"I just want to keep them alive."

by cedars 29 Replies latest social family

  • cedars

    Does anyone ever feel this way when they see older family members (parents, grandparents etc) growing old or experiencing failing health?

    Do you ever feel that you should be able to somehow keep them alive - and feel frustrated and hopeless that you can't?


  • slimboyfat

    Yes terribly. I think humans will conquer old age, but unfortunately (contrary to Aubrey de Grey) not soon enough for our parents or ourselves.


  • hoser

    I feel sorry for such ones. Especially older ones who spent many, many years as jehovahs witnesses. I feel sorry for them for their life not lived to it's fullest. I can tell in my parents that there is a yearning to do the things that they missed out on. It is now too late. They are old.

    As for your op question. I don't think I know the answer to that.

  • steve2

    Yes, I can empathize with those sentiments. I think most people feel that way at some level - which is why we humans are such huge suckers for stories about divine intervention and everlasting life....we cling to such notions the way children cling to fairy stories about 'living happily everafter" even whilst surounded by contrary evidence...

  • cedars

    Thanks guys, I'm glad I'm not the only one.

    slimboyfat - I agree that humans will surely one day figure out a way to slow down or even halt aging, but it's so frustrating to think that previous generations (and possibly ours) may "miss the boat."


  • Marvin Shilmer
    Marvin Shilmer


    Thomas Jefferson acquired a unique perspective on old age.

    Jefferson thought everything had a purpose. For most of his life he was frustrated over an inability to determine a purpose for old age. When he got older he found a satisfying answer. Jefferson concluded the purpose of old age is to prepare humans for death. Apparently when the time came, he was ready.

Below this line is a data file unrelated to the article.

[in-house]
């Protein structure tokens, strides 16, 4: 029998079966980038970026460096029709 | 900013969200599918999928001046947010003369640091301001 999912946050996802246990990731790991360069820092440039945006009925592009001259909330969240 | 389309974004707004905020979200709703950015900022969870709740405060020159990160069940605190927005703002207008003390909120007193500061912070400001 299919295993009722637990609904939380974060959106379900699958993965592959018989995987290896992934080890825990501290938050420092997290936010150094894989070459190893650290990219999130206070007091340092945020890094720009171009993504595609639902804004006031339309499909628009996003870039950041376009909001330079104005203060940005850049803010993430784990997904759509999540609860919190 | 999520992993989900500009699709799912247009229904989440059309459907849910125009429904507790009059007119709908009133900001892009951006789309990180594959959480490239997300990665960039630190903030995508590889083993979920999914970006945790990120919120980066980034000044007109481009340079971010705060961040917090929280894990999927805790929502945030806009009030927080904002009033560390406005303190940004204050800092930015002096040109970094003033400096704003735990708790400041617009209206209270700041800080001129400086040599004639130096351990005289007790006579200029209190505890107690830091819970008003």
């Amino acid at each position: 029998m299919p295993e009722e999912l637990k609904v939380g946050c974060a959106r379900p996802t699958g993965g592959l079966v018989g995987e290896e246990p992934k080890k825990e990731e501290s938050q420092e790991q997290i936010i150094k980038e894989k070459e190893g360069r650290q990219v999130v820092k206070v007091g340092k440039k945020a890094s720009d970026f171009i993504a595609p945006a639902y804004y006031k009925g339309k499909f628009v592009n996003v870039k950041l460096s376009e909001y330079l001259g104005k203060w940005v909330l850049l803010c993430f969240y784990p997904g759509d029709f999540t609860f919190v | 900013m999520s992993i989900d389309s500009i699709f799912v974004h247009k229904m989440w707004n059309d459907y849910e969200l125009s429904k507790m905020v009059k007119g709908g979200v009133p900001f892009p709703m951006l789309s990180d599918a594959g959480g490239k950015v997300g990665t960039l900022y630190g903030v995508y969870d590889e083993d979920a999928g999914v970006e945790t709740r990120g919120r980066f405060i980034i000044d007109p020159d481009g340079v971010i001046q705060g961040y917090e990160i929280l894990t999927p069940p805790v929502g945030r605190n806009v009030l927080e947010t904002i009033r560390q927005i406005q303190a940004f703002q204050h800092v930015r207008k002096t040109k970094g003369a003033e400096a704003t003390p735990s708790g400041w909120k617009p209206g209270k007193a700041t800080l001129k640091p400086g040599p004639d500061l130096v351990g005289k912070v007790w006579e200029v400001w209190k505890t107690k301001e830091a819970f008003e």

I think there’s something to Jefferson’s take.

    So many waste years of life and happiness because of fearing death. Little do they know that one day they’ll be ready. Or, at least that is often the case demonstrated by older ones like Jefferson.

    Marvin Shilmer

  • coffee_black

    I have an aunt who is 90. She's a little spit fire. Worked up until a few years ago when her eysight went. She has beaten Lung Cancer Over 15 years. She's in remission from non Hodgkins Lymphoma... and had heart surgery almost a year ago. Never gives up. She's determined to reach 100. I think she will. I will miss her terribly when the time comes. She was never a dub. (her sister, my mom was, and she passed in 1977)


  • NVR2L8

    Cedars, I remember a time when I firmly believed my whole family would survive Armageddon and we would all be together in the new system. As years flew by, we all got older, then dad passed away suddenly a few months short of becoming a great grandfather. Last Tuesday I spoke with mom on the phone and she mentioned that an old single pioneer sister had passed away at 95...there was a silence and mom said 'we're all going that way...there is no escape'! I was quite surprised to hear my 79 year old pioneer mother say that. Usually it's 'the end is near or I can't wait to greet dad in paradise' . Not this time...I guess she must realize that there's a strong probability that she will know death. Today I realize that my relationship with mom was totally controlled by the cult and I wish just for a short moment I could talk to her heart, not her brainwashed mind before she dies.

  • moshe

    Some years ago at a party, we were talking about the failing health of our parents, dementia, parkinsons, nursing homes, etc. My wife told us, "when I get old, I just want to die in my sleep", and I chimed in, "That can be arranged."-- I had to dodge a fist to the stomach!

  • moshe

    Old age at the Bethel infirmary-

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